2. Were all patients who entered the trial properly accounted for and attributed at its conclusion?

Yes. One thousand four hundred and thirty patients were screened and 379 patients met the study criteria. Reasons for ineligibility were provided. Of the 379 eligible patients, 220 were randomized – 120 in the amiodarone group and 100 in the placebo group. The primary outcome was analyzed using the intention to treat principle and no patients were lost to follow-up. Drug withdrawal in the amiodarone and placebo groups was 6.7% and 5%, and overall in-hospital mortality and 30-day mortality rates were 2.3% and 3.6%.

3. Were patients, their clinicians, and study personnel ‘blind’ to treatment?

Yes. The randomization schedule was sealed in opaque envelopes and kept in the central pharmacy. Only the investigational pharmacist and the unmarked study administrator had knowledge of treatment group allocation, and neither had patient contact nor extracted data. All treatment regimens were double-blinded and an identical matching placebo was used.

4. Were the groups similar at the start of the trial?

Yes. Overall, patients in the experimental and control groups had similar baseline demographic and clinical characteristics, however more patients in the amiodarone group had had a previous MI.

5. Aside from the experimental intervention, were the groups treated equally?

Yes. All surgical and medical procedures were standardized using a predefined critical pathway. The surgical intervention for each group was similar except that patients in the amiodarone group had a slower heart rate during surgery and required fewer intra-operative defibrillations to restore NSR after cross-clamp release. The only co-intervention explicitly stated that was left to the discretion of physicians was the antiarrhythmic treatment of post-op AF.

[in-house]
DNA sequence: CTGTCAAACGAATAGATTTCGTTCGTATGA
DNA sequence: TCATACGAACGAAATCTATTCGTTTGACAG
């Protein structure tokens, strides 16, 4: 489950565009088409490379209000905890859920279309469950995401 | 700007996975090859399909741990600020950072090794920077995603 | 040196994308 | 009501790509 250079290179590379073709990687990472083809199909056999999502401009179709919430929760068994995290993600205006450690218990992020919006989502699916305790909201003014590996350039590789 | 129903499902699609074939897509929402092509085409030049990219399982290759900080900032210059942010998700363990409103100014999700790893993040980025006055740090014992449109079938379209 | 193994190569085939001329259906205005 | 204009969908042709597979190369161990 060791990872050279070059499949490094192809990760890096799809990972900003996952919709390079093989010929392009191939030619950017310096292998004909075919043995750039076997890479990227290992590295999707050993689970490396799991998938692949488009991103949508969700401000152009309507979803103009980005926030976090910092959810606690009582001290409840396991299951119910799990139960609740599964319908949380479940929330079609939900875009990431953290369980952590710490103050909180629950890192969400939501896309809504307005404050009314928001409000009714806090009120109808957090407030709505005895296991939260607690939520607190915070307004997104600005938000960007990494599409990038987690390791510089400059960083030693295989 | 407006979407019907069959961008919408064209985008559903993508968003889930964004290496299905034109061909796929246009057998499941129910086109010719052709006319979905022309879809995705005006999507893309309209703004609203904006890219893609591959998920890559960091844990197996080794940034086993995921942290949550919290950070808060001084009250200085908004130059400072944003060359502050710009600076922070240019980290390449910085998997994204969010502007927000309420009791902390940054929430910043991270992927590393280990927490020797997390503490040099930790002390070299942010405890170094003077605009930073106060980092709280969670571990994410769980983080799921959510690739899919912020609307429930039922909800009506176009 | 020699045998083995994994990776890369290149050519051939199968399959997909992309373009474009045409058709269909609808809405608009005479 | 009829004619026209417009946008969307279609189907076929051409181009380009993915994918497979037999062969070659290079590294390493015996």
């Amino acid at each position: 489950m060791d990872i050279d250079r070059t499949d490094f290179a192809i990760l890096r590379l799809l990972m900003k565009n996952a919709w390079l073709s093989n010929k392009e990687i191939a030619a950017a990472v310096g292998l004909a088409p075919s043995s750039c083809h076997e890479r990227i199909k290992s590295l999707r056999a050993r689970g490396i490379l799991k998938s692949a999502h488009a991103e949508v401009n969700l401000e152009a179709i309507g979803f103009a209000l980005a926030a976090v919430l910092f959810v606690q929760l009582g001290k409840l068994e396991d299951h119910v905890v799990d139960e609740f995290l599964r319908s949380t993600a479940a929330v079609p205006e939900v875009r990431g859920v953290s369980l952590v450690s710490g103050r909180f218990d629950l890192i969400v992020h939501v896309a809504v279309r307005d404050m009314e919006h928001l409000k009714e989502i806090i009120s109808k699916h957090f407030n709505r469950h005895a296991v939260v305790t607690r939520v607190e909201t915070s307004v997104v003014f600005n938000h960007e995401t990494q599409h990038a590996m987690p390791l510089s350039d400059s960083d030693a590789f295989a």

6. Overall, are the results of the study valid?


What were the Results?

1. How large was the treatment effect? 

The overall risk any AF in the 30-d post op period was 23% in the amiodarone group and 38% in the placebo group (p=0.01), ARR = 15.5% (3.4%-27.6%), NNT = 7 (4-30). Secondary analyses revealed the rate of symptomatic AF was 4% in the amiodarone group and 18% in the placebo group (p=0.001), ARR = 13.8% (5.5%-22.2%), NNT = 8 (5-19). Recurrent AF was 9% in the amiodarone group and 20% in the placebo group (p=0.02), ARR = 10.9% (1.5%-20.2%), NNT = 10 (5-69). The rate of ventricular tachycardia (>30 seconds) and cerebrovascular accidents (CVA) was 1.7% in the amiodarone group and 7.0% in the placebo group (p=0.04), ARR = 5.3% (0.2%-10.8%), NNT = 19 (9-556).